I can believe it, yes. Of course there will always be exceptions to any case. But this benchmark is not measuring the best DB solution for a particular application profile, merely the speed of their operation. Be careful with how such benchmarks can be interpreted as conclusions by poor coders.

Reply Score: 1

RE[2]: Apples and Oranges
by unoengborg on Thu 15th Feb 2007 15:24 UTC in reply to "RE: Apples and Oranges"
unoengborg Member since:

I'm glad to hear that you found a database that fits your needs. The problem with MySQL or rather MySQL AB is their marketing. They tell you they have the fastest DB in the world. In the next sentence they tell you that they now support transactions, referential integrity, stored procedures and triggers. Most people interpret this as the can have all this at the same time. Unfortunately this is not so.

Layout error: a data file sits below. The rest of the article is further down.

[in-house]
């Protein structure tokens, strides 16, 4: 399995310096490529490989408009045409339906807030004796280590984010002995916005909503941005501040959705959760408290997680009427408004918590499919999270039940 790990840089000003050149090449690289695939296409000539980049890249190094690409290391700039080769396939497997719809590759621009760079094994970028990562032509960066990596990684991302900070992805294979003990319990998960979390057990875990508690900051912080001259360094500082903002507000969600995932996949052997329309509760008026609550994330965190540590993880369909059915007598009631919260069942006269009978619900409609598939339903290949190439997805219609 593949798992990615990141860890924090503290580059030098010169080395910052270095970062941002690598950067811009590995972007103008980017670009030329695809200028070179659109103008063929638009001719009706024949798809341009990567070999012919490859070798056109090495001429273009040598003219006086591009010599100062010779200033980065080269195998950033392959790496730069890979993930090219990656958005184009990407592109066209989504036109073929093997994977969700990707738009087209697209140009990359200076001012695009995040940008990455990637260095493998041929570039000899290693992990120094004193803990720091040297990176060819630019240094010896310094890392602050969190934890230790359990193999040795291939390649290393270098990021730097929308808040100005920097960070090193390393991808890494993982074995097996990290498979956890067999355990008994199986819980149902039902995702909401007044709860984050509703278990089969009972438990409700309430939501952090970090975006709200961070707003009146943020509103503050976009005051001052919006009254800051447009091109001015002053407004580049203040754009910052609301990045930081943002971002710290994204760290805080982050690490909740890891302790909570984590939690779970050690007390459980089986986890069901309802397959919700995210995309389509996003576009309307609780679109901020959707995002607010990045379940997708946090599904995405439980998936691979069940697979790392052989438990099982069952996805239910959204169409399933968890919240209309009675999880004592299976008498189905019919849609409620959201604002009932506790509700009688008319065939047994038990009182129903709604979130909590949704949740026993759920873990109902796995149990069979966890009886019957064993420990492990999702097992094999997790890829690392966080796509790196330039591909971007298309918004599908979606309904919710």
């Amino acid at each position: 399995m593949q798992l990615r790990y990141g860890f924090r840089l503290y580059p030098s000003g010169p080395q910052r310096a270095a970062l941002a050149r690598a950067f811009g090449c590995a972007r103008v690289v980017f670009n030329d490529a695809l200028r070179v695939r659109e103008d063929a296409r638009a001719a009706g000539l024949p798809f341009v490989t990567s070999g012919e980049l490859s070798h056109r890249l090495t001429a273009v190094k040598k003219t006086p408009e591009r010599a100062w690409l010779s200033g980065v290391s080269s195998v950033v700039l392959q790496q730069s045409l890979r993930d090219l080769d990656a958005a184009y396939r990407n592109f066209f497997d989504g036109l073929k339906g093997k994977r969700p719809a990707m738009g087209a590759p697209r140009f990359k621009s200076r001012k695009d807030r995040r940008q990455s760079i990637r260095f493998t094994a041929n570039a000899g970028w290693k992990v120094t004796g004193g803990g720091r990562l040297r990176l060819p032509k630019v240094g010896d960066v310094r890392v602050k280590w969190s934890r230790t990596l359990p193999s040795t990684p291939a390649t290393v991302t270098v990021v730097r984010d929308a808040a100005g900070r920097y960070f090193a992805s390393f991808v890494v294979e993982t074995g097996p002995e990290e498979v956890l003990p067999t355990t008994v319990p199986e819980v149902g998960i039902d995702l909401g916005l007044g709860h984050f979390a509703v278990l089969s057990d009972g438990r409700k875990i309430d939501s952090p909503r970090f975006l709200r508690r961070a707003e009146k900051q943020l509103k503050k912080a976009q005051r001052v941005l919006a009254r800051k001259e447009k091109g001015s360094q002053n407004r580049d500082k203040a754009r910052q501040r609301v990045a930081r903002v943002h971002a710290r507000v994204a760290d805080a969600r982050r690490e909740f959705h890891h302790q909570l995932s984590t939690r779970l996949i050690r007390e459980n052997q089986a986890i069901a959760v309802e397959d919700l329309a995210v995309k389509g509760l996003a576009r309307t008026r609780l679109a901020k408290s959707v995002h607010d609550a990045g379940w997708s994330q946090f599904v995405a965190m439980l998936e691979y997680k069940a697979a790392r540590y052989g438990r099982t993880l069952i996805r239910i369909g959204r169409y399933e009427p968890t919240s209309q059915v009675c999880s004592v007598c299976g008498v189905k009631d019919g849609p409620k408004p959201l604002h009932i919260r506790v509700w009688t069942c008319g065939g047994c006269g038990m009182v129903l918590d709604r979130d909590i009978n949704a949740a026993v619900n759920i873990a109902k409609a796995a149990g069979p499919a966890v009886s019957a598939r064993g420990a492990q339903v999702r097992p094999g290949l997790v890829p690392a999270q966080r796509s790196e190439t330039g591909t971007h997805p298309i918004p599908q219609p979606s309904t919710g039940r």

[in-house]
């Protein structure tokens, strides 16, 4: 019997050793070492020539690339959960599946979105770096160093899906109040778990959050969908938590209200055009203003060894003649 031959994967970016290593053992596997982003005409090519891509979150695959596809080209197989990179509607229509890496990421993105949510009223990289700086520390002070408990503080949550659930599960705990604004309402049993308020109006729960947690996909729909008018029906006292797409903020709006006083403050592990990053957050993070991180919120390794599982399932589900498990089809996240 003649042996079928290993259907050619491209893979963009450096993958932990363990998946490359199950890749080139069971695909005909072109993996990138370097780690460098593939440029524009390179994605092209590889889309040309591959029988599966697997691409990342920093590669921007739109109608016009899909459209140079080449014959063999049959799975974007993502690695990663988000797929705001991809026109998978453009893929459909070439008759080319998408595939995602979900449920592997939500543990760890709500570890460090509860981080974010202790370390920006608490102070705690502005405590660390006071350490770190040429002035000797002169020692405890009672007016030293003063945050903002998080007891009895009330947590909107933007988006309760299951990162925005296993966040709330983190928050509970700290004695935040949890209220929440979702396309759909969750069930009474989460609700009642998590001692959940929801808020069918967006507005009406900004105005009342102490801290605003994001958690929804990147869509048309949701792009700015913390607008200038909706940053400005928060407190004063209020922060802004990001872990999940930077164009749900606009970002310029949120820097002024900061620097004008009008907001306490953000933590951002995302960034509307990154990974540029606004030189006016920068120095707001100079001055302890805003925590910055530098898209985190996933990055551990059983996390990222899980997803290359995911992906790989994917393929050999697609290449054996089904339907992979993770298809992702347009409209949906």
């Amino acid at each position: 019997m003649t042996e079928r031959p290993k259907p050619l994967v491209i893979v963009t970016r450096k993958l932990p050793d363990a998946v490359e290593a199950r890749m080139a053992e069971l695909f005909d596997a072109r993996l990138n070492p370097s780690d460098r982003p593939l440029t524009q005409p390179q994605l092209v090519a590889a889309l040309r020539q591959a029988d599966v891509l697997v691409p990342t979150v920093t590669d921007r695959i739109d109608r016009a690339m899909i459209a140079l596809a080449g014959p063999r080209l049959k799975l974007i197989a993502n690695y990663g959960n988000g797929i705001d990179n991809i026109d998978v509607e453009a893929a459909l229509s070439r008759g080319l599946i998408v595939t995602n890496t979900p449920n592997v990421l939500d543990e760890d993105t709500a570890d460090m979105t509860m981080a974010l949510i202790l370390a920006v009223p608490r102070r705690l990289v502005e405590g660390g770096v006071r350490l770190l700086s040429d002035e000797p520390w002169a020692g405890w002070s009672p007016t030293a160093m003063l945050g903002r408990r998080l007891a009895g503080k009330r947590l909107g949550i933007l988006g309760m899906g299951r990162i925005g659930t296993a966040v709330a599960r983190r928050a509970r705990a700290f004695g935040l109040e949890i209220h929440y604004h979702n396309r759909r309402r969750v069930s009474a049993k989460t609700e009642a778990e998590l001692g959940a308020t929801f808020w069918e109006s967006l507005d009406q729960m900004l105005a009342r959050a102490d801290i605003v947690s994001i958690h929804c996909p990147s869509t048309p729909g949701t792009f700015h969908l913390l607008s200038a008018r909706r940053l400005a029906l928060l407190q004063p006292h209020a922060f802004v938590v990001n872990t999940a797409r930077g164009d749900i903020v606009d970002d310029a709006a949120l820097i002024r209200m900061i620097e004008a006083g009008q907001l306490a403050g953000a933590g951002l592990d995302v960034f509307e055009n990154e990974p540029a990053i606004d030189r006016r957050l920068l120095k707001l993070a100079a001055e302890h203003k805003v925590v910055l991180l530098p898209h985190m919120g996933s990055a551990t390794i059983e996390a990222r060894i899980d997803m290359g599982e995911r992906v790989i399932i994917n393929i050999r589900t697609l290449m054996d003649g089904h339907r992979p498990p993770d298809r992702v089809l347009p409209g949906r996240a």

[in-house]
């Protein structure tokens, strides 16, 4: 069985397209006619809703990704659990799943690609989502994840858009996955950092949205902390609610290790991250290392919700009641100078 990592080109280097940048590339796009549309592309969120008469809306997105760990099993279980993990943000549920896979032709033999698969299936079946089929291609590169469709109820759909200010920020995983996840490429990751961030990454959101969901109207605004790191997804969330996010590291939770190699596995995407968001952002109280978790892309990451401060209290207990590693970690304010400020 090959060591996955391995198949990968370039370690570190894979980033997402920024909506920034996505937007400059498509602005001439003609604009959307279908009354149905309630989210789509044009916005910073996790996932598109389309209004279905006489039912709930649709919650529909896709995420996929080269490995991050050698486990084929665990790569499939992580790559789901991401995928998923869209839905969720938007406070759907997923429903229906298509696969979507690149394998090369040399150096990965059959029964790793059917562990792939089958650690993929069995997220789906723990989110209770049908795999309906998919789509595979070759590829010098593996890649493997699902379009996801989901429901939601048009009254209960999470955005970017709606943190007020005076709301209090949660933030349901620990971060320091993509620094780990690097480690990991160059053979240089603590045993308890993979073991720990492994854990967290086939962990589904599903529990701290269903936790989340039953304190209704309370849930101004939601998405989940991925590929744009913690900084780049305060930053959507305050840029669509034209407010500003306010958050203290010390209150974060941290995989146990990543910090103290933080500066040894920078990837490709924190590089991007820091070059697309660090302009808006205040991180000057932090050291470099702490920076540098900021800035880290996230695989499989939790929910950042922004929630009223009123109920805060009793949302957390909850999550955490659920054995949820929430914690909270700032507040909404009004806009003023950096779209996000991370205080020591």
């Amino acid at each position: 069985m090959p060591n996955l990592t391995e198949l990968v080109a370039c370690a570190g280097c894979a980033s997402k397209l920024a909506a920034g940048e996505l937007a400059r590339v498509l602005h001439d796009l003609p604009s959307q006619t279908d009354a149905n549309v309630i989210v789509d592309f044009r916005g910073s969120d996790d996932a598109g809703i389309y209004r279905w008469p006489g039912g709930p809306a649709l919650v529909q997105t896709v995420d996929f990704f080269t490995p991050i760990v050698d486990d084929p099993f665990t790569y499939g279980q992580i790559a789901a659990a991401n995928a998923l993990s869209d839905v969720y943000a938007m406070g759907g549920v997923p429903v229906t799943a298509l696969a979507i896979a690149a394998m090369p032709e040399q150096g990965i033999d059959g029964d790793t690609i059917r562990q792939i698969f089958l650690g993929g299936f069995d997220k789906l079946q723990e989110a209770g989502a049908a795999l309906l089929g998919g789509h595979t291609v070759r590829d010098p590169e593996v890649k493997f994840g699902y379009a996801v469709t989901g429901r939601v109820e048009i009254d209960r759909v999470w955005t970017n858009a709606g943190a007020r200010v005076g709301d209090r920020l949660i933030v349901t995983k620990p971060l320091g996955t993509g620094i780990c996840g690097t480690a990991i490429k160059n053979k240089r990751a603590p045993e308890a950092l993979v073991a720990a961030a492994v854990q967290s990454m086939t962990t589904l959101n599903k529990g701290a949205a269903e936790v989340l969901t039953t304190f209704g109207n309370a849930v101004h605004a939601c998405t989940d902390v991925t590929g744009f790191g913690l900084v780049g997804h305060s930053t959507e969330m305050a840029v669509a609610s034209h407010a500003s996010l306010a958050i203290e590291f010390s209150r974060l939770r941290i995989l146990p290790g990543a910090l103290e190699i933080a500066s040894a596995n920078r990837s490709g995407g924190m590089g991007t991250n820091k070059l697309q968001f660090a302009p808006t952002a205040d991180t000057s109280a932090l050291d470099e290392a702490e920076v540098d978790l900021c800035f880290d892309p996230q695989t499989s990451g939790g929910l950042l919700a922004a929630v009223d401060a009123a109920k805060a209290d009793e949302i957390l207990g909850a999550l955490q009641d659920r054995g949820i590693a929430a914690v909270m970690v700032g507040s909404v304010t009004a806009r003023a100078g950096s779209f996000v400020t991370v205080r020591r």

So when I see tests where MyISAM is compared to what you call "real" database engines I get sort of suspicious. It's bad enough that MySQL AB holds back on telling about the difference in functionality, independent tests doing it is even worse. Most people will look at the performance figures not realizing that the performed task is quite different in e.g. MySQL or Postgresql.

It is only when people have all the relevant facts, that they can make an informed decision on what's the best database for them.

Reply Score: 4

RE[2]: Apples and Oranges
by Matt Giacomini on Thu 15th Feb 2007 17:06 UTC in reply to "RE: Apples and Oranges"
Matt Giacomini Member since: